Optical Coherence Tomography (OCT) Imaging
One day after LD or 7 days after LD, mice were anesthetized as described previously. One drop of 1% tropicamide ophthalmic solution USP was administrated to eyes before examination. We performed OCT using a Bioptigen imager (Durham, NC, USA). One horizontal line scan was saved, corresponding to the region of maximal LD, approximately one disc diameter above the superior edge of the optic disc. Corresponding ONL thicknesses for LA- and saline-treated mice eyes were compared at the same location. 
Electroretinography (ERG)
The ERG recordings followed procedures described previously. 43,44 In brief, mice were dark-adapted overnight and then anesthetized with a cocktail containing (in mg/kg body weight): 25 ketamine, 10 xylazine, and 1000 urethane. In each mouse, the pupils were dilated with 1% tropicamide saline solution (Mydriacil; Alconox, New York, NY, USA) and the mouse was placed on a stage maintained at 37°C. Two miniature cups made of UV-transparent plastic with embedded platinum wires serving as recording electrodes were placed in electrical contact with the corneas. A platinum wire loop placed in the mouth served as the reference and ground electrode. Then, ERGs were recorded (Espion Electrophysiology System; Diagnosys LLC, Lowell, MA, USA). The apparatus was modified by the manufacturer for experiments with mice by substituting LEDs with emission maximum at 365 nm for standard blue ones. A stage with the mouse was positioned in such a way that the mouse's head was located inside the stimulator (ColorDome; Diagnosys LLC), thus ensuring full-field uniform illumination. Methods for light stimulation and calibration of light stimuli have been described previously. 43 The a- and b-wave amplitudes are reported for saturating light stimuli. 
Real-Time qPCR
Gene expression was analyzed in the neurosensory retina (NR) and RPE samples obtained from LA- and control saline-treated mice after LD at the indicated time points by quantitative RT-PCR as we have described. 42 Probes used were rhodopsin (Rho, Mm00520345_m1), retinal pigment epithelium 65 (Rpe65, Mm00504133_m1), heme oxygenase 1 (Hmox1, Mm00516005_m1), ceruloplasmin (Cp, Mm00432654_1), catalase (Cat, Mm00437992_m1), superoxide dismutase 1 (Sod1, Mm01700393_g1), superoxide dismutase 2 (Sod2, Mm01313000_m1), glutathione peroxidase 1 (Gpx1, Mm00656767_g1), glutathione peroxidase 4 (Gpx4, Mm00515041_m1), ferritin light chain 1 (Ftl1, Mm03030144_g1), transferrin receptor (Tfrc, Mm00441941_m1), allograft inflammatory factor 1 (Aif1, Mm00479862_g1), EGF-like module containing, mucin-like, hormone receptor-like sequence 1 (Emr1, Mm00802529_m1). Eukaryotic 18s rRNA (Hs99999901_s1) was used as an endogenous control. Real-time qPCR (Taqman; Applied Biosystems, Carlsbad, CA, USA) was performed on a sequence detection system (Prism model7500; Applied Biosystems) using the ΔΔCT method, which provides normalized expression values. The amount of target mRNA was compared among the groups of interest. All reactions were performed in biological (seven mice) and technical (three qPCR replicates per biological sample) triplicates.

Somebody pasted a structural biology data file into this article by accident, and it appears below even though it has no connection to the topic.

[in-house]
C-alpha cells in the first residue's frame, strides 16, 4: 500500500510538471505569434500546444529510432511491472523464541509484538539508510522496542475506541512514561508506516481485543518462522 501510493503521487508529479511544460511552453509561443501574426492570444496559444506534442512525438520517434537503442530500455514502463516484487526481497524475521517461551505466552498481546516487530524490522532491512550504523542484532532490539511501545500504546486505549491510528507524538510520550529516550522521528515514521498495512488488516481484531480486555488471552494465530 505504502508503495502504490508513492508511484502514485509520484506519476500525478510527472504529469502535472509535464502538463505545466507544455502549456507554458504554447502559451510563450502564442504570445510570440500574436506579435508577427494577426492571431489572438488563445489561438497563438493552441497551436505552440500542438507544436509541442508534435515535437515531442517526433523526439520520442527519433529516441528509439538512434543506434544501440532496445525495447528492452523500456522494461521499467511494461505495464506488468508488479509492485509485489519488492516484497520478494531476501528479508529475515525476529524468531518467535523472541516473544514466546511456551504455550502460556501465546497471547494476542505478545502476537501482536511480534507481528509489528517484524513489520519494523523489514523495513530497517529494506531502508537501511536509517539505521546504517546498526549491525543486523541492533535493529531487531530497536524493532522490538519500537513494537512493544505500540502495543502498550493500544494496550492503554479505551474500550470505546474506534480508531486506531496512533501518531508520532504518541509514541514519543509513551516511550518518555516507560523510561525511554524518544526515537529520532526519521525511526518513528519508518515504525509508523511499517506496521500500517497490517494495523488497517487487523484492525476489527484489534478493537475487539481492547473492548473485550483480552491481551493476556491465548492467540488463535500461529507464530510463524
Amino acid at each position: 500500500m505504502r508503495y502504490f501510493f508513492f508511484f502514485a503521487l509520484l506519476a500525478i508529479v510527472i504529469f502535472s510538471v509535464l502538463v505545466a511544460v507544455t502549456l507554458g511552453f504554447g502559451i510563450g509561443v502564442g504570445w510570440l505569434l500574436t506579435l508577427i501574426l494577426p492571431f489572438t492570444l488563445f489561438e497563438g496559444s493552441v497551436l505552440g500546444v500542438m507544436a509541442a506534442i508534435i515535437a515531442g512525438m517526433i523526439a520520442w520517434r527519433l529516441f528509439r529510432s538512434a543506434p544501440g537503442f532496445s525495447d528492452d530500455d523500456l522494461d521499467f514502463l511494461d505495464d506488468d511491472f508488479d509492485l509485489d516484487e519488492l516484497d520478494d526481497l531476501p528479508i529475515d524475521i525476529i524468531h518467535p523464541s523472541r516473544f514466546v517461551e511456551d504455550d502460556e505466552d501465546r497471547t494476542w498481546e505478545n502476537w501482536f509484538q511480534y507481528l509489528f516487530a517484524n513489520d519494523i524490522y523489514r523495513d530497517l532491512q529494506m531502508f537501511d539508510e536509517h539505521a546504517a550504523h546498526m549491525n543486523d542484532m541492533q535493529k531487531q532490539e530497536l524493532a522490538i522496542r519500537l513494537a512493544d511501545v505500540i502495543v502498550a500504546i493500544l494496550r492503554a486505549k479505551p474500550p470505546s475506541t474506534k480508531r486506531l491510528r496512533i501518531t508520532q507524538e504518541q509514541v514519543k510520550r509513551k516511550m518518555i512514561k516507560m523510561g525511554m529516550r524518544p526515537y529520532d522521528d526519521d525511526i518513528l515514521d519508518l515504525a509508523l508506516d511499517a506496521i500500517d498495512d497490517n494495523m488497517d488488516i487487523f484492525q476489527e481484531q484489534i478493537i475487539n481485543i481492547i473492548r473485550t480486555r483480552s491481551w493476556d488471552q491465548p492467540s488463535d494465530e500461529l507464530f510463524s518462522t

Statistical Analysis
The mean and the standard error were calculated for each comparison group. Statistical analysis was performed using the Student's two group, 2-sided t-test. P < 0.05 was considered statistically significant. For multiple comparisons with Rho in the NR and Rpe65 in the RPE at different time points (see Fig. 5) we used 1-way ANOVA with post hoc pairwise comparisons using the Tukey method to correct for multiple comparisons. All statistical analysis was performed with GraphPad Prism version 5 (GraphPad Software, San Diego, CA, USA). 
Results
LA Diminishes the Number of TUNEL-Positive Photoreceptors Following LD
As an initial assessment of the photoreceptor-protective activity of LA, we quantified the number of TUNEL-positive photoreceptors in LD mice with or without LA treatment. The TUNEL reaction detects DNA fragmentation, a step in the apoptotic program. At 24 hours following LD, many TUNEL-positive photoreceptors were present in the ONL of LD retinas without LA treatment, but only a few TUNEL-positive photoreceptors were present in retinas of LA-treated mice (Figs. 1A, 1B). To quantify the difference in cell death, the number of TUNEL-positive photoreceptors was counted in entire sagittal sections crossing through the optic nerve head (n = 3). The LA-treated mice had significantly fewer TUNEL-positive photoreceptors than control (Fig. 1C). 
Figure 1
 
Fluorescence photomicrographs showing TUNEL label in mouse retinas. There are more TUNEL-positive photoreceptor nuclei (green) 24 hours following LD in mice treated with saline (A) compared with mice treated with LA (B). Histogram comparing numbers of TUNEL-positive photoreceptors from saline + LD (n = 3) and LA + LD (n = 3) mice. The histogram displays the mean (±SEM) of total numbers of TUNEL-positive photoreceptors counted in whole sections (C). *Significant difference (P < 0.05). GCL, ganglion cell layer; INL, inner nuclear layer. Scale bars in (A) and (B) represents 100 μm.
Figure 1